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Curriculum Coalition Urges Broad Focus in Standards Setting

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WASHINGTON--Efforts to set national educational standards and develop a national testing system should be more broadly focused and should address inequities in school resources, according to a statement issued by 18 subject-matter groups.

The statement, released after a two-day meeting here last month, represents the first formal advocacy statement of the Alliance for Curriculum Reform, a coalition of groups that began meeting more than a year ago to promote curriculum reforms and discuss changes already taking place at the national level.

The group, once known informally as the "curriculum congress," directed its statement at the National Council on Education Standards and Testing, a Congressionally mandated reform panel that is expected to issue a report this month calling for the development of national standards in school subjects and a national system of student assessments.

While agreeing on the need for such standards, the statement urges the standards council to address the "curriculum imbalance" in previous national-level efforts to reform education.

By focusing on only five academic areas--English, mathematics, science, history, and geography-the national education goals and President Bush's "America 2000" plan ignore key subjects that make up the school curriculum, the group contends.

Instead of having the subjects targeted for reform dictated from the national level, the group says, "states and districts should determine, in consultation with both professionals and the public, criteria for a comprehensive and balanced curriculum."

'A Hell of a Lot of Teachers'

Moreover, the alliance contends, the curriculum should be at the center of school reforms. Any efforts to develop national standards for what should be taught and for what students should know and be able to do, it adds, should include the professional organizations specializing in those subjects and broadly representative groups such as the alliance.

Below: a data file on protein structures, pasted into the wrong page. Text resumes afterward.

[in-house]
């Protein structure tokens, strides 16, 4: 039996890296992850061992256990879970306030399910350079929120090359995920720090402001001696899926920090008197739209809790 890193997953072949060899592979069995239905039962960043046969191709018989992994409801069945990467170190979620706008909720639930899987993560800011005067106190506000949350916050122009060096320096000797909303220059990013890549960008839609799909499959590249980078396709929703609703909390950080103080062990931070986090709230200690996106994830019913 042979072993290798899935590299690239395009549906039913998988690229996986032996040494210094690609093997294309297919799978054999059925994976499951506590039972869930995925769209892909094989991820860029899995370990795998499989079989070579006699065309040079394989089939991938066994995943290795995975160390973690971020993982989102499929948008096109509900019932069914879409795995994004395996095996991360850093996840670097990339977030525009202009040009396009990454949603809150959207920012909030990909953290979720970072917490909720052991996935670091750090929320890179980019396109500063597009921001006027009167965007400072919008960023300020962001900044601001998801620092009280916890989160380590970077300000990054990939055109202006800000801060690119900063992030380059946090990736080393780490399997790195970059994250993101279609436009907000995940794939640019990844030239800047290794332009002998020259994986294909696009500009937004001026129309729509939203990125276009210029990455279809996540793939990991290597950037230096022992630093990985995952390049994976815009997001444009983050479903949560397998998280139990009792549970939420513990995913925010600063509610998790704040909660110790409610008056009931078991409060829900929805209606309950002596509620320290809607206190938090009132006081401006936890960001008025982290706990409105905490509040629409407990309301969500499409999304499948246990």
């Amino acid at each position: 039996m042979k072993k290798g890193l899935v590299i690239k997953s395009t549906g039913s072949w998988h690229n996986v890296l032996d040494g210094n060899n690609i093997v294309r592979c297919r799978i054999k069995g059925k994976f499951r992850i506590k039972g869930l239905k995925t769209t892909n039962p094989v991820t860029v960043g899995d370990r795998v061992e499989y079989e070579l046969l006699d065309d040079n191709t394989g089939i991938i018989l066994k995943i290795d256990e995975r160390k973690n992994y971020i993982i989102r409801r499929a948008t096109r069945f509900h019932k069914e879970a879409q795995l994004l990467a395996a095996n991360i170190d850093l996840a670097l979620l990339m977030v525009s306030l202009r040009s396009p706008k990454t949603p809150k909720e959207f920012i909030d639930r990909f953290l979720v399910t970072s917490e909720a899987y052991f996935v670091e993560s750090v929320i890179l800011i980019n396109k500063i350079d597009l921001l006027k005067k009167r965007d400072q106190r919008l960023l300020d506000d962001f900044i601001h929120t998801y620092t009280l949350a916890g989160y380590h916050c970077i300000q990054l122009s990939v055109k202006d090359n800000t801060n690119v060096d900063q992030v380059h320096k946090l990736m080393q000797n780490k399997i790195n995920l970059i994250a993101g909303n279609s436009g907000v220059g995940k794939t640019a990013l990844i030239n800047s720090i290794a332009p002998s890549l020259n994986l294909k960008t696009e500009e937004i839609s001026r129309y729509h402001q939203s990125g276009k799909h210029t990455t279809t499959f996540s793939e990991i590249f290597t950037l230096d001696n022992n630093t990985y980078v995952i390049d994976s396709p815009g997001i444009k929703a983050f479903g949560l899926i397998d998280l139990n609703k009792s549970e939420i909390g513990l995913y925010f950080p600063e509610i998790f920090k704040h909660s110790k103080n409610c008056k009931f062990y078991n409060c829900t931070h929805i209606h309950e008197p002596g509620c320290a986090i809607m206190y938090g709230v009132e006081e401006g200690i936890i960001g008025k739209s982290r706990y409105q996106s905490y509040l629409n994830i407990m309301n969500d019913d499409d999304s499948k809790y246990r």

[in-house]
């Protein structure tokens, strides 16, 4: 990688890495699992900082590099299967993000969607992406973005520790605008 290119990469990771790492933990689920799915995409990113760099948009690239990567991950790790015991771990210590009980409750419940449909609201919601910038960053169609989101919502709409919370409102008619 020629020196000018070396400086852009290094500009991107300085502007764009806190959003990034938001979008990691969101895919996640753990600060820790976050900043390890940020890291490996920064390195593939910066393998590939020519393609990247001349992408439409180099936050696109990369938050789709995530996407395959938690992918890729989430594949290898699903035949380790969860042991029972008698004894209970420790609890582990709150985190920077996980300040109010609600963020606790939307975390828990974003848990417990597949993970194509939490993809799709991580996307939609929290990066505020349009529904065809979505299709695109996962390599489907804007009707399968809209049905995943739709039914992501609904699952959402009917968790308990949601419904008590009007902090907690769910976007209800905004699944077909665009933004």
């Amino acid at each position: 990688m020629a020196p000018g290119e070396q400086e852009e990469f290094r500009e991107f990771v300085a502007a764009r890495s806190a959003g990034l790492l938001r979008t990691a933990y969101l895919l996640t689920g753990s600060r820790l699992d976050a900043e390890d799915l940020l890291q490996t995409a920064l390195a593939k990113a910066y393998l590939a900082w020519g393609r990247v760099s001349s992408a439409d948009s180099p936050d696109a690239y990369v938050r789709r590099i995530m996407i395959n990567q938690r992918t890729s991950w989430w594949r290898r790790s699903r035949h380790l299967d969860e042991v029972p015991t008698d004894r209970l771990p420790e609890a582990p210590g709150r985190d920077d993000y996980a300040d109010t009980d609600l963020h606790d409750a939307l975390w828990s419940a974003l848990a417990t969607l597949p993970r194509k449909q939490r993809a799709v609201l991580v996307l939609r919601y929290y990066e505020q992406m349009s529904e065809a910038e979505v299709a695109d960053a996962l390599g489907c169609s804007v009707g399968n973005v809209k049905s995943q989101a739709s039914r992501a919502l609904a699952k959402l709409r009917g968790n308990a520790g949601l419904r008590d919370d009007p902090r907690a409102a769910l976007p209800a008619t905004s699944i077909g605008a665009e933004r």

Some alliance members have long complained of being left out of national-level reform efforts.

"I would hope that this statement would give caution that these groups represent a hell of a lot of teachers and those folks are either going to carry out or not carry out reforms of any kind," said Judith Renyi, a rounding member of the group and the director of Collaboratives for Humanities and Arts Teaching, or CHART, a Rockefeller Foundation-funded effort that sponsors curriculum projects in 13 states and school districts.

The statement also warns that developing standards in discrete subjects could result in "further entrenching and distancing each subject from the other."

Instead, the group suggests, the standards panel should consider more integrated curriculum-reform efforts.

"Our perspective on an integrated curriculum grows out of a conviction that integration does not mean watering down," said Alan E. Farstrup, the acting executive director of the International Reading Association and an alliance member. "It's also teaching students what they should know and be able to do in a real-world context."

Addressing the issue of equity, the statement asserts that "in no event" should national standards or a national system of assessments be implemented "without a clear and feasible system of support for those students who have benefited least from our education system."

A Step Forward

While other groups have expressed similar concerns to the standards panel, the statement last month represents a significant step for the Alliance for Curriculum Reform.

The group first met in August 1990 and moved to form a permanent organization a year later. While the group's overall aims are broad, an impetus for its formation was dissatisfaction over some national-level reforms underway. The group had been unable, however, to agree on a pointed, unified response to those efforts. (See Education Week, Sept. 4, 1991 .)

Twenty-five groups attended the Dec. 13-14 meeting here. Only 18 signed the statement, because representatives of some groups said they needed to consult their boards before adding their names.

In addition to CHART and the I.R.A., the signers included:

The American Alliance for Theatre and Education, the American Association of School Librarians, the American Council of Teachers of Foreign Languages, the Alliance for Education in Global and International Studies, the Association for Supervision and Curriculum Development, the Council for Basic Education, the Educational Theater Association, the Joint Council on Economic Education, the Music Educators National Conference, the National Art Education Association, the National Dance Association, the National Education Association, the National Council for the Social Studies, the National Science Teachers Association, Teachers of English to Speakers of Other Languages, and the Quality Education for Minorities Network.

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